20 Perioperative Beta Blockers
In what clinical settings would you prescribe a perioperative beta-blocker? A. Hypertension B. Major vascular surgery C. History of CAD D. CAD risk factors E. All surgical patients SDI

21 Benefits of Perioperative Beta Blockers
Reduce perioperative myocardial ischemia Decrease perioperative cardiac complications Improve survival SDI

22 Perioperative Beta Blockers in Noncardiac Surgery
Patients: 200 Veterans w/ CAD or 2 CAD risk factors Atenolol one hour prior to surgery until hospital discharge, unless HR < 55, vs. placebo Operations: major vascular, abdominal, ortho, neurosurg Outcomes: mortality, cardiac complications over 2 years SDI 1/3 w/ CAD, 2/3 with CAD risk factors CRF: age > 65, chol > 240, HTN, DM, current smoking Mangano, NEJM, 1996

23 Perioperative Beta Blockers in Noncardiac Surgery
SDI The principle benefit was due to a reduction in cardiac deaths during the first six to eight months. NNT of 9. In studies with higher risk patients (known CAD based on positive DBA stress) NNT = 3 noteworthy differences in the atenolol and placebo populations with respect to preoperative cardiac risk factors, particularly diabetes mellitus, and postoperative cardiac medication administration Mangano, NEJM, 1996

24 Which Beta Blocker? Cardioselective (atenolol, metoprolol)
Effective Fewest side effects Non-cardioselective (propranolol, nadolol) Equally effective More side effects - pulmonary, hypotension Use only if patient already taking Avoid beta blockers with intrinsic sympathomimetic activity Consider clonidine if beta blockers contraindicated KH All B 1 selective B blockers equivalent Clonidine - another sympatholytic - lowers HR, BP, norepi levels, ischemia

25 Dosing Perioperative Beta Blockers
Already taking a Beta Blocker: Adjust previous dose to a target HR of 60 New prescriptions: Begin treatment with atenolol mg q day within one month of surgery Consider a follow-up appt for HR check and dose adjustment 1-7 days before surgery KH Start early enough to achieve beta-blockade

26 Outline Preoperative risk stratification
Perioperative cardiac risk reduction Preventing postoperative pulmonary complications KH

27 Case # 5 A 70 year old man with diabetes, hypertension, CAD, and COPD is admitted with right upper quadrant pain. He smokes 1 pack/day. Ultrasound reveals acute cholecystitis, and cholecystectomy is recommended. In addition to preoperative cardiac risk stratification, you consider the risk of pulmonary complications. KH - COPD, smoker, lap choley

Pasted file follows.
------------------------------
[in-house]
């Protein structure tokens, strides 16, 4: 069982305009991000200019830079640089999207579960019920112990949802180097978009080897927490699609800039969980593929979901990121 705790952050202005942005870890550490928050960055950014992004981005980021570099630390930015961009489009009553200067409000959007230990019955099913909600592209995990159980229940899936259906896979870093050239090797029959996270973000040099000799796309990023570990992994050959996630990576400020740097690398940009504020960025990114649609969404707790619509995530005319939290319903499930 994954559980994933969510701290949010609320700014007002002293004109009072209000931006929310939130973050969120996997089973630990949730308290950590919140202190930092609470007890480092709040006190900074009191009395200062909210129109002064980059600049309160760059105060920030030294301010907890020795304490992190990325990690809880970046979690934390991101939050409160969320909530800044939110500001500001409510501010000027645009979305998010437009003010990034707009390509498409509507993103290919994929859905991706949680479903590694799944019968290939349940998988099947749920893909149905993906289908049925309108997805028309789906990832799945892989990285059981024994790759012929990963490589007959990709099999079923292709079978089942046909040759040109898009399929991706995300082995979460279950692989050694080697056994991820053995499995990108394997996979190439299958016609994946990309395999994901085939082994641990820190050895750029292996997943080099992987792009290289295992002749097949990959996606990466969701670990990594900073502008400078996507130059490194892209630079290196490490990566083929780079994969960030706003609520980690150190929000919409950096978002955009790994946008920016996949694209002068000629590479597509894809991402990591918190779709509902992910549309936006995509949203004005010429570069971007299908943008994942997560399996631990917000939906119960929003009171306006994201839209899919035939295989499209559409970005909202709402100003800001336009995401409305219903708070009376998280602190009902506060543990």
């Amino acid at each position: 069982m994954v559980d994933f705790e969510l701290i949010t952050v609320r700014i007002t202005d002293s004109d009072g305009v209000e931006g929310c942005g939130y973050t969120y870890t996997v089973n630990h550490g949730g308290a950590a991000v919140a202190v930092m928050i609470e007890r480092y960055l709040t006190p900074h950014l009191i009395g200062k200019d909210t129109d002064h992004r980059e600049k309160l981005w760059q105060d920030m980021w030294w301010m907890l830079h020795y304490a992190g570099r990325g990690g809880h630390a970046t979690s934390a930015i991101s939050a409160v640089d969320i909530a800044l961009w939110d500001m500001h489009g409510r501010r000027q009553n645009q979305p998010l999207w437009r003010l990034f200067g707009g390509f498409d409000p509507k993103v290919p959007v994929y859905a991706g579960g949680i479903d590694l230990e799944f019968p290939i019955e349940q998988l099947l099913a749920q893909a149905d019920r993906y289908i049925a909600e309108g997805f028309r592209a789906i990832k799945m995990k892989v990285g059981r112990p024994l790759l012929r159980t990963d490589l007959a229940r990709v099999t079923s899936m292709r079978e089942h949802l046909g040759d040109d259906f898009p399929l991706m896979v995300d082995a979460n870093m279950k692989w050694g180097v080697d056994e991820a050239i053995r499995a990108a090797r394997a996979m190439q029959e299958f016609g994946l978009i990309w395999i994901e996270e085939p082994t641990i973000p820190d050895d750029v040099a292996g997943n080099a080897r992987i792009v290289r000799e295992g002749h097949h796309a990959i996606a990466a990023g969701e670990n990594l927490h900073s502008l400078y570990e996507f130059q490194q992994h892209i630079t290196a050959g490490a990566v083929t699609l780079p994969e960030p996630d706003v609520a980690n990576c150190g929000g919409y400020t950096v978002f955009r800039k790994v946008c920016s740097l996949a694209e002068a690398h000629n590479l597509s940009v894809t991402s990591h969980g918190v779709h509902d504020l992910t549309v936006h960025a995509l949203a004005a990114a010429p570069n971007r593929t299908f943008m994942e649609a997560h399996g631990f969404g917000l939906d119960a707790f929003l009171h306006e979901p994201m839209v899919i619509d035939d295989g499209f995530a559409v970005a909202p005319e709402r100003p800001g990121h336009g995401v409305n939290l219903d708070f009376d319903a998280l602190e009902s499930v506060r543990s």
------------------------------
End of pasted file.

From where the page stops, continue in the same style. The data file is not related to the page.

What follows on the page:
28 Case #5 Which of the following is most likely to reduce the risk of perioperative pulmonary complications? Preoperative CXR Incentive spirometry Laparoscopic technique Smoking cessation

29 Perioperative Pulmonary Complications
As common as postop cardiac complications; similar morbidity and mortality Pulmonary complications may better predict long term mortality Most important and morbid: Atelectasis Pneumonia Respiratory failure Exacerbation of chronic lung disease Post op pulm complic’s - around 6-7% Pulmonary complic’s contribute same amt as cardiac complic’s to morbid/mortal/LOS

30 A guideline from the ACP
Risk assessment and strategies to reduce perioperative pulmonary complications after noncardiothoracic surgery: A guideline from the ACP Ann Intern Med 2006;144:575 Applies to adults undergoing NON cardiopulm surgery Periop = 2-3 mo’s before and after surgery

31 Patient risk factors for postop pulmonary complications
Odds ratio Age > 60 COPD 1.79 Current smoking 1.26 CHF 2.93 ASA class > I 4.87 Functional dependence 2.51 (total); 1.65 (partial) All patients should be assessed for risk factors for post op pulm complic’s ASA american society of anesthesiologists class II = mild systemic disease Other lung dz - probably imprt but no lit to quantify the risk Smoking - start cessation very early in preop period Total dependence = no ADL’s, partial -= help or assistive device ALSO LOW ALBUMIN , altered mental status, BUN > 30 RR 2.09 for 60-69, 3.04 or Not obesity, mild-mod asthma

32 Surgery risk factors for postop pulmonary complications
Surgery type: abdominal, thoracic, neuro, head/neck, vascular, AAA Surgery > 3 hours Emergency surgery General anesthesia Bottom 3 all have odds ratio of about 2

33 Interventions to reduce postop pulmonary complications: Preop
Identify and target high risk patients Patient and surgery risk risk factors Preop - consider: Spirometry - only with COPD CXR - for age > 50, high risk surgery, known cardiopulmonary disease ID high risk patients’ based on hx, not testing Spirometry - no absolute cutoff below which surgical risk is unacceptable Smoking cessation - benefit if at least 2 mo before CT surgery

34 Interventions to reduce postop pulmonary complications: Post op
Lung expansion Deep breathing exercises or Incentive spirometry or CPAP Selective use of NG tube after abdominal surgery for nausea/emesis, inability to take p.o., abdominal distention Any method of lung expansion equally effective Symptomatic abd distention NGT reduces PNA and atelectasis, not PNA - in 2 prior meta-analyses

35 Interventions that might reduce postop pulmonary complications:
Laparoscopic instead of open surgery Improves pain, spirometry, oxygenation Unclear benefit on clinically important pulmonary complications Epidural anesthesia/analgesia - unclear benefit Smoking cessation: > 2 months preop Epidural - probably better, esp if short acting drugs vs. longer duration blockade Smoking - based on lit for CT surg. Quit for > 6 mo preop and risk of pulm complic is same as a never-smoker.

36 Summary Preoperative risk stratification
Perioperative cardiac risk reduction Preventing postoperative pulmonary complications KH